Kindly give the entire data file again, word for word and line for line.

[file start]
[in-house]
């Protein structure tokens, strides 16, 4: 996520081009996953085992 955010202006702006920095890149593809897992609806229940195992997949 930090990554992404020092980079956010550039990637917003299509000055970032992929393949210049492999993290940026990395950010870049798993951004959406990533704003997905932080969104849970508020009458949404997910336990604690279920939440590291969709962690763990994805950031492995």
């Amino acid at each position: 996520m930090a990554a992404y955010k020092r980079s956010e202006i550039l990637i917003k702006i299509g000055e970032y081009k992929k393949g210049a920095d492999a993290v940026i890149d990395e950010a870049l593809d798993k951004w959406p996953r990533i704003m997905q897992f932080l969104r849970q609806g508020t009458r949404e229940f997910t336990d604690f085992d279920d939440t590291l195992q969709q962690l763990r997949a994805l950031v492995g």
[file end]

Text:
[in-house]
């Protein structure tokens, strides 16, 4: 996520081009996953085992 955010202006702006920095890149593809897992609806229940195992997949 930090990554992404020092980079956010550039990637917003299509000055970032992929393949210049492999993290940026990395950010870049798993951004959406990533704003997905932080969104849970508020009458949404997910336990604690279920939440590291969709962690763990994805950031492995």
């Amino acid at each position: 996520m930090a990554a992404y955010k020092r980079s956010e202006i550039l990637i917003k702006i299509g000055e970032y081009k992929k393949g210049a920095d492999a993290v940026i890149d990395e950010a870049l593809d798993k951004w959406p996953r990533i704003m997905q897992f932080l969104r849970q609806g508020t009458r949404e229940f997910t336990d604690f085992d279920d939440t590291l195992q969709q962690l763990r997949a994805l950031v492995g």